The United States incarcerates more people than any other country on the planet. Such a large prison population represents a serious market for companies that supply correctional facilities’ commissaries, such as St. Louis-based Keefe Group. Between inmates’ basic rights to certain comfort items and contractors lobbying to get more products into facilities, prisoners have access to a surprising array of amenities.
5 Food Selection
At every level of incarceration, from federal prison to county jail, inmates with enough money “on their books” can eschew facility food for fare purchased through the commissary. While most of the selections consist of mundane junk food like chips and candy, or staples such as peanut butter and Ramen noodles, some of the food available in prison commissaries is downright surprising. Sriracha sauce and yellowfin tuna in Thai chili sauce, anyone? Or perhaps you’re in the mood for pizza tonight. Just pick up a pizza kit with crusts and sauce, add a little white meat chicken, some cheese, olives, jalapeño peppers… and kick it up with the onion you pocketed from the kitchen: Prison pizza paradise!
4 Video Game Consoles
Inmates in states like Maryland and Wisconsin can purchase video game consoles—which they can hook up to their personal flat-screen TVs—and lose themselves in a virtual reality that is considerably different from the reality in which they’re living. Game choices are typically limited to nonviolent, non-explicit titles. Facilities will also cap the number of individual games an inmate can have in his possession.
A typewriter is a surprising inmate amenity not only because prisoners in many non-federal facilities can have one but also because such an anachronistic machine is still available for purchase—anywhere. Courts have held that inmates must be allowed access to typewriters in order to create legal documents. However, the image of an inmate in her cell, hunched over a Smith-Corona, clacking away like a ’40s newspaper reporter, is a startling one.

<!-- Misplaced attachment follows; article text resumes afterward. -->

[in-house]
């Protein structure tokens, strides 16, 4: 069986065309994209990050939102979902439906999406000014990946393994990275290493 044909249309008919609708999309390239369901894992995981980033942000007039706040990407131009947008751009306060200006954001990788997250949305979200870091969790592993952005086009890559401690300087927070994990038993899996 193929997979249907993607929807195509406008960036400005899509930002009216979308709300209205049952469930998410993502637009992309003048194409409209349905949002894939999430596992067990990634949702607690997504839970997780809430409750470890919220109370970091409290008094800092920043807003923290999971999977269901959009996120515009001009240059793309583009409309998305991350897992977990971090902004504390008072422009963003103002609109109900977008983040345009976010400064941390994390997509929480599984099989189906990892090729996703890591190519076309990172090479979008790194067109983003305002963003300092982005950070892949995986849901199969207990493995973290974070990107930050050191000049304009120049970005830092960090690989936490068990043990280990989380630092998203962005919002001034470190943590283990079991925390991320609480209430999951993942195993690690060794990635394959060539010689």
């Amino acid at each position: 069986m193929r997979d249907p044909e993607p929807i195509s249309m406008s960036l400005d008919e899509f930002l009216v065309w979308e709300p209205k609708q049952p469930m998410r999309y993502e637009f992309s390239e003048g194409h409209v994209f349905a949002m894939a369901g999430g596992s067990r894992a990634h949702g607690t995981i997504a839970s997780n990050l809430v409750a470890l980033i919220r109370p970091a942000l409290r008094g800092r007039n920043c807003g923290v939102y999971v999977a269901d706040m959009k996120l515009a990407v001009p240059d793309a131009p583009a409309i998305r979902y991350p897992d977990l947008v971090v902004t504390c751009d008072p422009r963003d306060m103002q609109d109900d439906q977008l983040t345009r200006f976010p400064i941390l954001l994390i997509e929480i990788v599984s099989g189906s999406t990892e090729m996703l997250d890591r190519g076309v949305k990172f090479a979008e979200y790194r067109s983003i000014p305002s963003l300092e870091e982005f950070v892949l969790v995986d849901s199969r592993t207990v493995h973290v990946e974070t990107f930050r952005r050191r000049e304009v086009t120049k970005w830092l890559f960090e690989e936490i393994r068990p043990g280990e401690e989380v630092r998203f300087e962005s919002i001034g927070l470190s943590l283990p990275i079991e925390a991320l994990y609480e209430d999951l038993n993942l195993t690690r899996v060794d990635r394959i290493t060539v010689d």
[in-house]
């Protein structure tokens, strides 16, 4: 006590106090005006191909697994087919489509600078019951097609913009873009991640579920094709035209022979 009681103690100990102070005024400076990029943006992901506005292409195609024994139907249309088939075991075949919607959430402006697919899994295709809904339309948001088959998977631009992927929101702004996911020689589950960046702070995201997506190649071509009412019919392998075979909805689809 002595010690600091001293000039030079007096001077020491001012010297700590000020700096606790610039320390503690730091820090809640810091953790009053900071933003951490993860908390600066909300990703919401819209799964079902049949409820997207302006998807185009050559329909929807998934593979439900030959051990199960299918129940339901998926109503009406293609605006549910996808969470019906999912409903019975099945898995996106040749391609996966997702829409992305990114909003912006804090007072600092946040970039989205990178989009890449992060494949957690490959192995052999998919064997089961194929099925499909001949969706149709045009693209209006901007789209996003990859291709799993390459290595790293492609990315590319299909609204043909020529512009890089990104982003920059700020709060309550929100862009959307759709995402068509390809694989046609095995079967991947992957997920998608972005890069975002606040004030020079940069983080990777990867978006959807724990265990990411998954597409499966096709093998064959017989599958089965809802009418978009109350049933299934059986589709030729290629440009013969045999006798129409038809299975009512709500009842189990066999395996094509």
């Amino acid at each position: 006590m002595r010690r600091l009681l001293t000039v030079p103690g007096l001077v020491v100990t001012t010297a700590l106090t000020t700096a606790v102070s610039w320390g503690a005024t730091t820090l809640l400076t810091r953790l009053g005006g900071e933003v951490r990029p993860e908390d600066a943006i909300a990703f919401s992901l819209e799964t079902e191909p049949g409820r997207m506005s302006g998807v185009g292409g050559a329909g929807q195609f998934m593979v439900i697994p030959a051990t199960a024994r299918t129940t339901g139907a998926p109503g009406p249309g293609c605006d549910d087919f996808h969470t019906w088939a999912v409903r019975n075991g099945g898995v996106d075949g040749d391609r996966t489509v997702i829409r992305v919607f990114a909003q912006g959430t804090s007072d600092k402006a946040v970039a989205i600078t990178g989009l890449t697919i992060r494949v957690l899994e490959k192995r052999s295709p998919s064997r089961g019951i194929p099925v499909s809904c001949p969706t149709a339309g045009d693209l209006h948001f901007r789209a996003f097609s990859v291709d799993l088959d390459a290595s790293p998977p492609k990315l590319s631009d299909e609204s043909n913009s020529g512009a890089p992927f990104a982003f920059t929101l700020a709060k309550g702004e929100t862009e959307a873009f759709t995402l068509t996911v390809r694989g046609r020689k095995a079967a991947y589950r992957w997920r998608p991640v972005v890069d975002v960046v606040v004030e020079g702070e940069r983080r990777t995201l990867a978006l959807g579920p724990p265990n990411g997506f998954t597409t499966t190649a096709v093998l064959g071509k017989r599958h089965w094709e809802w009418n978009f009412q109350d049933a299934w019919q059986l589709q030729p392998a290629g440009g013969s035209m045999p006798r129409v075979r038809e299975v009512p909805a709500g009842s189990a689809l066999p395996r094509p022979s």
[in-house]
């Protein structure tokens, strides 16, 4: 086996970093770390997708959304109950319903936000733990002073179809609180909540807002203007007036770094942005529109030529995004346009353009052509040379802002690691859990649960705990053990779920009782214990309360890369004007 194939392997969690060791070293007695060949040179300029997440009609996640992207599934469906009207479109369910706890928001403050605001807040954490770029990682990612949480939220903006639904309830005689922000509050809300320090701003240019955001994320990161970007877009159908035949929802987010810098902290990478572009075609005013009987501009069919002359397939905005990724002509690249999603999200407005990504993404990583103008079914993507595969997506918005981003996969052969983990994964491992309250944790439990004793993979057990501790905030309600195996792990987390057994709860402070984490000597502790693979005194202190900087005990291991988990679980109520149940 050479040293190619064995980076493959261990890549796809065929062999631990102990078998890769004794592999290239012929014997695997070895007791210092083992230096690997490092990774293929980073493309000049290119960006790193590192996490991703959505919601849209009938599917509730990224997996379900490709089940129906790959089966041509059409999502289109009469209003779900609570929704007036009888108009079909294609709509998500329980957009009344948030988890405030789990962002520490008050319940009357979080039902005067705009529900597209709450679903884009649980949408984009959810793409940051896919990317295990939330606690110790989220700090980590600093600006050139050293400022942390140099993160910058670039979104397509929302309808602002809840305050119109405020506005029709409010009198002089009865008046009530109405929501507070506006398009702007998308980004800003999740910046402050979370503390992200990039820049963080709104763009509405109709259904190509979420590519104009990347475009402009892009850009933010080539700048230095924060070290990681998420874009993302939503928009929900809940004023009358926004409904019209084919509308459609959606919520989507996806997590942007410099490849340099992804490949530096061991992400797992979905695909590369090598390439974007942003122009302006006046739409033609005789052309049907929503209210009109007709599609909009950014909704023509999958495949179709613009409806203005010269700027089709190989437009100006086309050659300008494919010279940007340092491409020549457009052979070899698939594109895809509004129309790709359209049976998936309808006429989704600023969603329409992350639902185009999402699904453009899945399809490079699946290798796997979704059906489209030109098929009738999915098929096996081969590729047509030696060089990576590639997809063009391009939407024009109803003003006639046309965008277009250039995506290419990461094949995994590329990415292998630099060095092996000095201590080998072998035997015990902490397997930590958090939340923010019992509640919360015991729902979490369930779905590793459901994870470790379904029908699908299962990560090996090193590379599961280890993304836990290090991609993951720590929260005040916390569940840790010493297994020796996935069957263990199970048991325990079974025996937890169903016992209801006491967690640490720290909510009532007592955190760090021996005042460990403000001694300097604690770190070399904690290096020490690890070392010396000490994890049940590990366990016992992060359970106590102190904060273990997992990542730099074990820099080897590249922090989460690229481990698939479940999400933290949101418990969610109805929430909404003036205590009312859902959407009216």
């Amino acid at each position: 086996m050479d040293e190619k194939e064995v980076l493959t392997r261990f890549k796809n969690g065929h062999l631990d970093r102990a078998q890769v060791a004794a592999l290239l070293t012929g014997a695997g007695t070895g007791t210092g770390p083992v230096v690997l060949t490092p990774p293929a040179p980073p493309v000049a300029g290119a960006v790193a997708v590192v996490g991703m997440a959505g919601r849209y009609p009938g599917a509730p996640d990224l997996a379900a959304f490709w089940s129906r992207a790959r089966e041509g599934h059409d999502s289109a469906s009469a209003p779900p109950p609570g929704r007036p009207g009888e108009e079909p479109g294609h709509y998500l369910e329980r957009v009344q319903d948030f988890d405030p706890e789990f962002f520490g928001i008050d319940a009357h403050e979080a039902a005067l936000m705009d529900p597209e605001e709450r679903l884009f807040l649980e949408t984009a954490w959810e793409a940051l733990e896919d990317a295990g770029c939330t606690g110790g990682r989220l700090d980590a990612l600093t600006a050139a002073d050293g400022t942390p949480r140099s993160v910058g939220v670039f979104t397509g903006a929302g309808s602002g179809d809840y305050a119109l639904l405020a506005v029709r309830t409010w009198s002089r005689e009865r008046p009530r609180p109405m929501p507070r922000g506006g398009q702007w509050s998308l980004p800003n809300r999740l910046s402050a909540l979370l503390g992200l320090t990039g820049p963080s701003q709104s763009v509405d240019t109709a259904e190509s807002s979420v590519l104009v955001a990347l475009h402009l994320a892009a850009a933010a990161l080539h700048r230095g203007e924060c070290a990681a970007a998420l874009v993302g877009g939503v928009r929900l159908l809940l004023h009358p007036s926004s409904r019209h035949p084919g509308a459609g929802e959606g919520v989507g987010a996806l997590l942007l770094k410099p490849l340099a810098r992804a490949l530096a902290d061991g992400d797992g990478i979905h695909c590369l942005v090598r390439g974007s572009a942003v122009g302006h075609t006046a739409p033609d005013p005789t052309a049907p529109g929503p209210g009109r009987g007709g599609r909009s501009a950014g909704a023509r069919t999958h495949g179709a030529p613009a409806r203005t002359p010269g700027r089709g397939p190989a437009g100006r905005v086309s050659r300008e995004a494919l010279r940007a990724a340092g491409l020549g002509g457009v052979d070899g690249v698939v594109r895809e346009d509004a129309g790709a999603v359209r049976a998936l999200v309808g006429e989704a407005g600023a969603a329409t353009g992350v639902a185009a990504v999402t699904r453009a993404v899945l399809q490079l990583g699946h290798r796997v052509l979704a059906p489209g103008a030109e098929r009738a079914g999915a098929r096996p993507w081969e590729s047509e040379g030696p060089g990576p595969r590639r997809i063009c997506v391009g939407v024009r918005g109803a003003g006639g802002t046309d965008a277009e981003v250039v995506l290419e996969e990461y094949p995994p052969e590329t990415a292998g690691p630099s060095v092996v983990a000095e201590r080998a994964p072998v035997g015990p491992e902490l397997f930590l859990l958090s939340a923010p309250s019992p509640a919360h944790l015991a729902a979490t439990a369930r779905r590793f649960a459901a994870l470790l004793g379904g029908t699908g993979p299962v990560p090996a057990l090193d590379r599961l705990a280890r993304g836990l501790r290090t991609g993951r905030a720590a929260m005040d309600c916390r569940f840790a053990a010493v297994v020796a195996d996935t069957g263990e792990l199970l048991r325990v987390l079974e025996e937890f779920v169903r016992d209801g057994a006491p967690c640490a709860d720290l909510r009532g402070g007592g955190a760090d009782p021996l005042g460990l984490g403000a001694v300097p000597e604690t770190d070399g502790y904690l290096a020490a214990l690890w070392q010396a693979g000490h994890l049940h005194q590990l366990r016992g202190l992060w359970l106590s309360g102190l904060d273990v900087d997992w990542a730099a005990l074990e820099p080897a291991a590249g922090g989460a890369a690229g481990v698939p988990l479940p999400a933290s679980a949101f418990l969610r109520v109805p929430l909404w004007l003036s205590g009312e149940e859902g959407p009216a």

Many state correctional facilities allow inmates to keep small, personal televisions in their living areas. Illinois prisons, for example, permit flat screen TVs up to 15 inches in prisoner areas. The TVs sold in prison commissaries typically don’t have speakers, so inmates usually have to buy headphones to go along with the TV—or use headphones they already own.
1 MP3 Players
Beginning in 2012, the Federal Bureau of Prisons, or BoP, added MP3 players to commissary lists in several of its facilities. Inmates purchase songs through the inmate computer/email system at facility libraries, but do not have access to cables or chargers in their cells. Charging and syncing is done in common areas. Hundreds of thousands of songs are available for purchase on the BoP system; most are radio-friendly versions without swearing or other explicit content. Some state prison systems, like Mississippi’s, also offer MP3 players.